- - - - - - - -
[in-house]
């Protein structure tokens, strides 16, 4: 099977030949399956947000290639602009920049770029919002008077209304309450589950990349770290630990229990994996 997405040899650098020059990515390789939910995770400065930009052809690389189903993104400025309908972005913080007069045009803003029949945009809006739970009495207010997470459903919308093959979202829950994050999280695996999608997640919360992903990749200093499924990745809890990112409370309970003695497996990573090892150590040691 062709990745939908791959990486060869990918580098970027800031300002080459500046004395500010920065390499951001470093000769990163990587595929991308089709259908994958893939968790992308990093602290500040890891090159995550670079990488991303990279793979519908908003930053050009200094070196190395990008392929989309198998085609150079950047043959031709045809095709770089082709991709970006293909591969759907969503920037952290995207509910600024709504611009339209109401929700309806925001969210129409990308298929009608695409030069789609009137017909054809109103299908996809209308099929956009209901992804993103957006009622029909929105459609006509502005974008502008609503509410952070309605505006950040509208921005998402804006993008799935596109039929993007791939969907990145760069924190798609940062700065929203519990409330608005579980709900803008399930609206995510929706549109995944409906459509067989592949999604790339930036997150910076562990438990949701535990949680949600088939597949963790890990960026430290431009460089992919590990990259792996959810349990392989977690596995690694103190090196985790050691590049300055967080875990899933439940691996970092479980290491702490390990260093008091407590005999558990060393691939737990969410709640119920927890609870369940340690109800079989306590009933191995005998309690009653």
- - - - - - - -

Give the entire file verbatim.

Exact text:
[in-house]
């Protein structure tokens, strides 16, 4: 099977030949399956947000290639602009920049770029919002008077209304309450589950990349770290630990229990994996 997405040899650098020059990515390789939910995770400065930009052809690389189903993104400025309908972005913080007069045009803003029949945009809006739970009495207010997470459903919308093959979202829950994050999280695996999608997640919360992903990749200093499924990745809890990112409370309970003695497996990573090892150590040691 062709990745939908791959990486060869990918580098970027800031300002080459500046004395500010920065390499951001470093000769990163990587595929991308089709259908994958893939968790992308990093602290500040890891090159995550670079990488991303990279793979519908908003930053050009200094070196190395990008392929989309198998085609150079950047043959031709045809095709770089082709991709970006293909591969759907969503920037952290995207509910600024709504611009339209109401929700309806925001969210129409990308298929009608695409030069789609009137017909054809109103299908996809209308099929956009209901992804993103957006009622029909929105459609006509502005974008502008609503509410952070309605505006950040509208921005998402804006993008799935596109039929993007791939969907990145760069924190798609940062700065929203519990409330608005579980709900803008399930609206995510929706549109995944409906459509067989592949999604790339930036997150910076562990438990949701535990949680949600088939597949963790890990960026430290431009460089992919590990990259792996959810349990392989977690596995690694103190090196985790050691590049300055967080875990899933439940691996970092479980290491702490390990260093008091407590005999558990060393691939737990969410709640119920927890609870369940340690109800079989306590009933191995005998309690009653």